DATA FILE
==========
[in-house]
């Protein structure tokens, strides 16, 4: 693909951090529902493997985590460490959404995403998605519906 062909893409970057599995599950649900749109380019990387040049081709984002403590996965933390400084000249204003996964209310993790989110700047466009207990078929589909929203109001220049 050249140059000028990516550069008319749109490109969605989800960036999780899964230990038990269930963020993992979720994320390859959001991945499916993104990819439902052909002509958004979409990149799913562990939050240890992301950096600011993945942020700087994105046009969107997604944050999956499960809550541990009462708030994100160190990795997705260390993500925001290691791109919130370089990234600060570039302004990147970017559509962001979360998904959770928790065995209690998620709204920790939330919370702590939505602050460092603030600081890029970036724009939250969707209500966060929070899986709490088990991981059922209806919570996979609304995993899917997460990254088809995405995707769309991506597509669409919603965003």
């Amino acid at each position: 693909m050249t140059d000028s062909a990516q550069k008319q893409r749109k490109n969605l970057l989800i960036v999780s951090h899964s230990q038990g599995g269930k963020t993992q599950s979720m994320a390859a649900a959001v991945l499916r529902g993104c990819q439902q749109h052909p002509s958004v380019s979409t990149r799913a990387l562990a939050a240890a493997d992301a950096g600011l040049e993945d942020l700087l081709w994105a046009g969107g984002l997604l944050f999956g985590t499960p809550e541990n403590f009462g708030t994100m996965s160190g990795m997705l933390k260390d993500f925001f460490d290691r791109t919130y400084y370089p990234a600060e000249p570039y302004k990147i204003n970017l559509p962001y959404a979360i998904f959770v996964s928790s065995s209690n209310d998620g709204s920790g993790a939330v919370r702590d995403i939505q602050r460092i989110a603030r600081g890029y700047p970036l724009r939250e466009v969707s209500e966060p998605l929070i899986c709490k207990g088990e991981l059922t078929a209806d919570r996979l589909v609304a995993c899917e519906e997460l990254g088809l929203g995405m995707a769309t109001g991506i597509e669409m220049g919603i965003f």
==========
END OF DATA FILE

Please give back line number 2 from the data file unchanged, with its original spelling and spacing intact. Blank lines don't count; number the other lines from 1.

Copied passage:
């Protein structure tokens, strides 16, 4: 693909951090529902493997985590460490959404995403998605519906 062909893409970057599995599950649900749109380019990387040049081709984002403590996965933390400084000249204003996964209310993790989110700047466009207990078929589909929203109001220049 050249140059000028990516550069008319749109490109969605989800960036999780899964230990038990269930963020993992979720994320390859959001991945499916993104990819439902052909002509958004979409990149799913562990939050240890992301950096600011993945942020700087994105046009969107997604944050999956499960809550541990009462708030994100160190990795997705260390993500925001290691791109919130370089990234600060570039302004990147970017559509962001979360998904959770928790065995209690998620709204920790939330919370702590939505602050460092603030600081890029970036724009939250969707209500966060929070899986709490088990991981059922209806919570996979609304995993899917997460990254088809995405995707769309991506597509669409919603965003």